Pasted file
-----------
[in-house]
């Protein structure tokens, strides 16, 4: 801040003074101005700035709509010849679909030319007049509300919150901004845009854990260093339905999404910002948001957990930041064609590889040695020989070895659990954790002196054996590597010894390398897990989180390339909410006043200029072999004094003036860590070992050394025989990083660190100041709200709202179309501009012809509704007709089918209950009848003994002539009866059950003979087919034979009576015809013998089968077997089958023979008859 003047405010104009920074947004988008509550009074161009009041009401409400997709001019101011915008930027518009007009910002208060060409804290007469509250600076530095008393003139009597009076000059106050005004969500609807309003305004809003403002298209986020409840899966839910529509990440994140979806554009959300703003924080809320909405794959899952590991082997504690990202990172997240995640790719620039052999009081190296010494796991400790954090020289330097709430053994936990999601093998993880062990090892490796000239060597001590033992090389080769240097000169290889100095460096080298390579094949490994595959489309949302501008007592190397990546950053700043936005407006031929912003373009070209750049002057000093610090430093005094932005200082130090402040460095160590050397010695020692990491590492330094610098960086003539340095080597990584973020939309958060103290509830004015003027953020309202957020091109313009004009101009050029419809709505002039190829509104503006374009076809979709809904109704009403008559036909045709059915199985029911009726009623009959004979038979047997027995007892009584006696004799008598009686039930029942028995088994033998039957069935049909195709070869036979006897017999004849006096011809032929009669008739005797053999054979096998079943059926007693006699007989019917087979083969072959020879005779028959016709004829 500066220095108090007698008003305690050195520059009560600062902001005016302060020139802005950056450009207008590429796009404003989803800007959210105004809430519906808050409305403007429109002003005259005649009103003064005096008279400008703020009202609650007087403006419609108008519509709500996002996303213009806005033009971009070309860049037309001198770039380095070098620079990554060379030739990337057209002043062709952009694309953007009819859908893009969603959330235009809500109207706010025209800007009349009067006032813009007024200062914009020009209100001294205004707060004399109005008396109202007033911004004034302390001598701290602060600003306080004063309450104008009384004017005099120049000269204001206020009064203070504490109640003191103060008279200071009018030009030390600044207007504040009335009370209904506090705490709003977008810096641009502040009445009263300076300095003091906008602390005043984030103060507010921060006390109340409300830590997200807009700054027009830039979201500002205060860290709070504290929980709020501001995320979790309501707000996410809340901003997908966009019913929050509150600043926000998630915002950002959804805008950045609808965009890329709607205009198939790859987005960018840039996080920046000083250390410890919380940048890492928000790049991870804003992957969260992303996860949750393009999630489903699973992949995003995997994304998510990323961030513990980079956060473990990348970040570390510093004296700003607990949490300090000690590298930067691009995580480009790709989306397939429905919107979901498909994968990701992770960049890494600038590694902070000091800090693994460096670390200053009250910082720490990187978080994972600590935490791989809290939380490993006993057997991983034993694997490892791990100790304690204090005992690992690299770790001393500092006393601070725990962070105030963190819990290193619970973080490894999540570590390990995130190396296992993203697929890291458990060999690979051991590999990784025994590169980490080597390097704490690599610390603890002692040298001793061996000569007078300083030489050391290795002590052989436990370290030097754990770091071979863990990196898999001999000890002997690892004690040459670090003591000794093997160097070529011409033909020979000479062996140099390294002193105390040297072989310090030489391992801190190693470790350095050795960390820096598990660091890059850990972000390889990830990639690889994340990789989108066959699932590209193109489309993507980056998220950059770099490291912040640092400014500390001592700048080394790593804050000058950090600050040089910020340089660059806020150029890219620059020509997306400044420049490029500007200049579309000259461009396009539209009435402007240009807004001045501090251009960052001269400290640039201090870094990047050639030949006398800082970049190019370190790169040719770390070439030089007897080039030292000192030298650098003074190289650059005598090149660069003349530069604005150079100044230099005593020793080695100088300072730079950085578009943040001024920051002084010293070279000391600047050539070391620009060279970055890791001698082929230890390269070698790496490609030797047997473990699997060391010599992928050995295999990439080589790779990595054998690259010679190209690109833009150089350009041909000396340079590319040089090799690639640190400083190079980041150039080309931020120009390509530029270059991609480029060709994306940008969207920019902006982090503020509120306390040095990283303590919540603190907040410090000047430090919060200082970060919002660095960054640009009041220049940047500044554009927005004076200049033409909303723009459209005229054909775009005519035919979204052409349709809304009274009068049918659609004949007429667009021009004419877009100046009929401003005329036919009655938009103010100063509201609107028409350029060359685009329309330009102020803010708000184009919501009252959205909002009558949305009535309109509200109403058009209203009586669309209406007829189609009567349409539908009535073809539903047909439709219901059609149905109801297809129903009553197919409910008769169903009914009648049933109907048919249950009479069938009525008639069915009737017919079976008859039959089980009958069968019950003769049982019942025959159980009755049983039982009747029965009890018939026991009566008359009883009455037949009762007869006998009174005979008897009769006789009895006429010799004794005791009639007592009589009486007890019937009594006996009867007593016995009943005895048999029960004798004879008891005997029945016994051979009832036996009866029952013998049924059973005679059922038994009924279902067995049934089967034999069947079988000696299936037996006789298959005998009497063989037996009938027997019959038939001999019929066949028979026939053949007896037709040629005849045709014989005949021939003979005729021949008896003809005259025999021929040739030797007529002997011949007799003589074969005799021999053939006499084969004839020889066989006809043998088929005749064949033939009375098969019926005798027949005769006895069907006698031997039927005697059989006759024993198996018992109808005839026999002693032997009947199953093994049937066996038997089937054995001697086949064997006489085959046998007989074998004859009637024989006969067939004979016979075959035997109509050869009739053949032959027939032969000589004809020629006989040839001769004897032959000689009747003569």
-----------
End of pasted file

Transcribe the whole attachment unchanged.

[in-house]
């Protein structure tokens, strides 16, 4: 801040003074101005700035709509010849679909030319007049509300919150901004845009854990260093339905999404910002948001957990930041064609590889040695020989070895659990954790002196054996590597010894390398897990989180390339909410006043200029072999004094003036860590070992050394025989990083660190100041709200709202179309501009012809509704007709089918209950009848003994002539009866059950003979087919034979009576015809013998089968077997089958023979008859 003047405010104009920074947004988008509550009074161009009041009401409400997709001019101011915008930027518009007009910002208060060409804290007469509250600076530095008393003139009597009076000059106050005004969500609807309003305004809003403002298209986020409840899966839910529509990440994140979806554009959300703003924080809320909405794959899952590991082997504690990202990172997240995640790719620039052999009081190296010494796991400790954090020289330097709430053994936990999601093998993880062990090892490796000239060597001590033992090389080769240097000169290889100095460096080298390579094949490994595959489309949302501008007592190397990546950053700043936005407006031929912003373009070209750049002057000093610090430093005094932005200082130090402040460095160590050397010695020692990491590492330094610098960086003539340095080597990584973020939309958060103290509830004015003027953020309202957020091109313009004009101009050029419809709505002039190829509104503006374009076809979709809904109704009403008559036909045709059915199985029911009726009623009959004979038979047997027995007892009584006696004799008598009686039930029942028995088994033998039957069935049909195709070869036979006897017999004849006096011809032929009669008739005797053999054979096998079943059926007693006699007989019917087979083969072959020879005779028959016709004829 500066220095108090007698008003305690050195520059009560600062902001005016302060020139802005950056450009207008590429796009404003989803800007959210105004809430519906808050409305403007429109002003005259005649009103003064005096008279400008703020009202609650007087403006419609108008519509709500996002996303213009806005033009971009070309860049037309001198770039380095070098620079990554060379030739990337057209002043062709952009694309953007009819859908893009969603959330235009809500109207706010025209800007009349009067006032813009007024200062914009020009209100001294205004707060004399109005008396109202007033911004004034302390001598701290602060600003306080004063309450104008009384004017005099120049000269204001206020009064203070504490109640003191103060008279200071009018030009030390600044207007504040009335009370209904506090705490709003977008810096641009502040009445009263300076300095003091906008602390005043984030103060507010921060006390109340409300830590997200807009700054027009830039979201500002205060860290709070504290929980709020501001995320979790309501707000996410809340901003997908966009019913929050509150600043926000998630915002950002959804805008950045609808965009890329709607205009198939790859987005960018840039996080920046000083250390410890919380940048890492928000790049991870804003992957969260992303996860949750393009999630489903699973992949995003995997994304998510990323961030513990980079956060473990990348970040570390510093004296700003607990949490300090000690590298930067691009995580480009790709989306397939429905919107979901498909994968990701992770960049890494600038590694902070000091800090693994460096670390200053009250910082720490990187978080994972600590935490791989809290939380490993006993057997991983034993694997490892791990100790304690204090005992690992690299770790001393500092006393601070725990962070105030963190819990290193619970973080490894999540570590390990995130190396296992993203697929890291458990060999690979051991590999990784025994590169980490080597390097704490690599610390603890002692040298001793061996000569007078300083030489050391290795002590052989436990370290030097754990770091071979863990990196898999001999000890002997690892004690040459670090003591000794093997160097070529011409033909020979000479062996140099390294002193105390040297072989310090030489391992801190190693470790350095050795960390820096598990660091890059850990972000390889990830990639690889994340990789989108066959699932590209193109489309993507980056998220950059770099490291912040640092400014500390001592700048080394790593804050000058950090600050040089910020340089660059806020150029890219620059020509997306400044420049490029500007200049579309000259461009396009539209009435402007240009807004001045501090251009960052001269400290640039201090870094990047050639030949006398800082970049190019370190790169040719770390070439030089007897080039030292000192030298650098003074190289650059005598090149660069003349530069604005150079100044230099005593020793080695100088300072730079950085578009943040001024920051002084010293070279000391600047050539070391620009060279970055890791001698082929230890390269070698790496490609030797047997473990699997060391010599992928050995295999990439080589790779990595054998690259010679190209690109833009150089350009041909000396340079590319040089090799690639640190400083190079980041150039080309931020120009390509530029270059991609480029060709994306940008969207920019902006982090503020509120306390040095990283303590919540603190907040410090000047430090919060200082970060919002660095960054640009009041220049940047500044554009927005004076200049033409909303723009459209005229054909775009005519035919979204052409349709809304009274009068049918659609004949007429667009021009004419877009100046009929401003005329036919009655938009103010100063509201609107028409350029060359685009329309330009102020803010708000184009919501009252959205909002009558949305009535309109509200109403058009209203009586669309209406007829189609009567349409539908009535073809539903047909439709219901059609149905109801297809129903009553197919409910008769169903009914009648049933109907048919249950009479069938009525008639069915009737017919079976008859039959089980009958069968019950003769049982019942025959159980009755049983039982009747029965009890018939026991009566008359009883009455037949009762007869006998009174005979008897009769006789009895006429010799004794005791009639007592009589009486007890019937009594006996009867007593016995009943005895048999029960004798004879008891005997029945016994051979009832036996009866029952013998049924059973005679059922038994009924279902067995049934089967034999069947079988000696299936037996006789298959005998009497063989037996009938027997019959038939001999019929066949028979026939053949007896037709040629005849045709014989005949021939003979005729021949008896003809005259025999021929040739030797007529002997011949007799003589074969005799021999053939006499084969004839020889066989006809043998088929005749064949033939009375098969019926005798027949005769006895069907006698031997039927005697059989006759024993198996018992109808005839026999002693032997009947199953093994049937066996038997089937054995001697086949064997006489085959046998007989074998004859009637024989006969067939004979016979075959035997109509050869009739053949032959027939032969000589004809020629006989040839001769004897032959000689009747003569």